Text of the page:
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The Sigma sd Quattro H camera is a unique-looking, mirrorless camera with a unique sensor capable of producing sometimes astonishingly crisp images. The technology involved means this camera is not the first choice for everyone, but should certainly be under consideration by landscape, portrait, architectural and lifestyle photographers.
I was loaned a Sigma sd Quattro H and the Sigma 14mm, 50mm, and 120-300mm lenses. I took the camera to Alaska, Washington, and California to test it in the real world.
First, a few stats from Sigma’s website.
|Lens Mount||SIGMA SA bayonet mount|
|Angle of View||Equivalent to approx. 1.3 times the focal length of the lens (on 35mm cameras)|
|Image Sensor||Foveon X3 direct image sensor(CMOS)|
|Image Sensor Size||26.7×17.9mm (1.0in. ×0.7in. )|
|Number of Pixels||Effective Pixels: Approx. 38.6MP T(Top): 6,200×4,152 / M(Middle): 3,100×2,076 / B(Bottom): 3,100×2,076 Total Pixels: Approx. 44.7MP|
|Storage Media||SD Card, SDHC Card, SDXC Card, Eye-Fi Card|
|Type||Electronic viewfinder (approx. 2,360,000 dots color LCD monitor)|
|Viewfinder Frame Coverage||approx. 100%|
|Viewfinder Magnification||0.96x (-1m-1, 50mm F1.4 at infinity)|
|Auto Focus Type||Phase difference detection system + Contrast detection system|
|AF Point||9 points select mode, Free move mode (It is possible to change the size of Focus Frame to Spot, Regular and Large), Face Detection AF Mode|
|AF Operating Range||EV -1?EV 18 (ISO100 F1.4)|
|Focus Mode||Single AF, Continuous AF (with AF motion prediction function), Manual|
|Focus Lock||AEL/AF lock button is pressed or shutter release button is pressed halfway|
|Metering Systems||Evaluative Metering, Spot Metering, Center-Weighted Average Metering|
|Metering Range||EV 0?EV 17 (50mm F1.4 ISO100)|
|Exposure Control System||(P) Program AE (Program Shift is possible), (S) Shutter Speed Priority AE, (A) Aperture Priority AE, (M) Manual|
|ISO Sensitivity||ISO 100-6400|
|Exposure Compensation||±5 EV ?in 1/3 stop increments)|
Sigma has chosen a different beast of a sensor for its sd Quattro H camera; the Foveon X3. A graphic from Foveon’s site describes it best.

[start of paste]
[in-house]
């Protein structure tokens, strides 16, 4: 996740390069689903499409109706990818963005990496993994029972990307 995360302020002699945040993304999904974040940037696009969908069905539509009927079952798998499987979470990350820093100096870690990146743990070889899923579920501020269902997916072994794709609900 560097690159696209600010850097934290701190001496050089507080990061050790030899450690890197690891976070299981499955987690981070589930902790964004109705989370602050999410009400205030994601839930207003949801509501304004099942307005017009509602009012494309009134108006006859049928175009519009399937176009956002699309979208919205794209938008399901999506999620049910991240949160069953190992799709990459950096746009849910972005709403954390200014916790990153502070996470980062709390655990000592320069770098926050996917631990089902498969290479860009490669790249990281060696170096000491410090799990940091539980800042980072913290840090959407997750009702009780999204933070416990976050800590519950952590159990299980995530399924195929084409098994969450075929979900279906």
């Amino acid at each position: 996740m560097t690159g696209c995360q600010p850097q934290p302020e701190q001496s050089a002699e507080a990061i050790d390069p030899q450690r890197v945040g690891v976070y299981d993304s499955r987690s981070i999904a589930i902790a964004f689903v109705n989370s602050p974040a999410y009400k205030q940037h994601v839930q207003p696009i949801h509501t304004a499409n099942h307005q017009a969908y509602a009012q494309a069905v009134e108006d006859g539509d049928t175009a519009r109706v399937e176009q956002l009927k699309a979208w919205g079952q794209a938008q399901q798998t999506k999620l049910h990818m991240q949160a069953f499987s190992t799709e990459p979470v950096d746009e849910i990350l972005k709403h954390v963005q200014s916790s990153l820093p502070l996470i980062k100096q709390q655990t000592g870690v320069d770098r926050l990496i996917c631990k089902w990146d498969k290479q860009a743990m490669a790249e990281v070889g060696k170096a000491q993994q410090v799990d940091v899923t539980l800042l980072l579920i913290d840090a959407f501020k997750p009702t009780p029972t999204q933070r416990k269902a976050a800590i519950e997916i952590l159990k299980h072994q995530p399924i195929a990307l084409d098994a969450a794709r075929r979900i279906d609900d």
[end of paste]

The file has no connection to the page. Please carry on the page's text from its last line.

Instead of using a Bayer pattern as most commercially available cameras use these days, the Foveon X3 captures each color, and luminosity information, at each pixel site. It accomplishes this because each wavelength of light is absorbed in different rates in a silicon chip.
Essentially, instead of having red, green and blue pixels side by side, the pixels are stacked on top of each other. This produces a sharper image overall. The overall brightness of the image is recorded on the top layer along with the blues. Here’s another way to look at it compared to the Bayer pattern.
The ‘H’ in ‘sd Quattro H’ represents the sensor size. It is not a full-frame sensor nor is it APS-C, it is in-between. The crop factor is 1.3x, still requiring a 40mm lens to equate to a typical 50mm lens on a full-frame sensor.
Before we get to the downsides of the Sigma sd Quattro H, let’s cover what it does so very, very well; details.
No matter the lens (and I tested the camera with a Sigma 14mm, 50mm, and 120-300mm), the amount of detail you can pull out of images is fascinating. Image crispness is helped further by the sensor’s configuration, which does not suffer from moiré like other cameras with Bayer pattern sensors. I tried and tried to shoot and show some moiré, but it’s just not there.
Landscape and portrait photographers will love the amount of detail in every shot. Lack of moiré increase its apparent sharpness without compromise, also making it a quality platform for architectural photographers. Add in the ability to bracket with three or five frames (and ranges from 1/3stop to 3stops between those frames), and the patient photographer will find much joy with this setup.
Below are 100% crops, along with original images, to help you compare.
Upon first using the Sigma camera, you will notice how slow it is. While this is not on purpose, it’s a side-effect of the massive amount of data the camera’s sensor creates. This large amount of data also drains batteries on the order of maybe 200 images shot per 1800 mAh battery (comparable to most DSLR batteries).
Sigma attempts to mitigate the slow processing with an eight-shot buffer and a continuous shooting speed of 4-8 frames per second depending on image size and format. This does a decent job of helping the camera keep up with moderate action. Make no mistake, this is not a sports photographer’s camera, but in a pinch, it can capture fast action.
The buffer is the same no matter the file format (see below for file sizes). Even in JPEG mode, you will get eight shots then have to wait about one second between shots for processing and buffer actions.
Auto-focus is also subpar and often seems to favor the contrast-detection aspect more than the phase-detection aspect of its hybrid focus system. There isn’t much hunting, but in low light, it does struggle more than I would like. I often found myself defaulting to manual focus when I knew the light was not ample.
However, the camera does have a Focus Peaking option which allows live view focusing with a digital zoom for accomplishing precision focus in manual focus mode.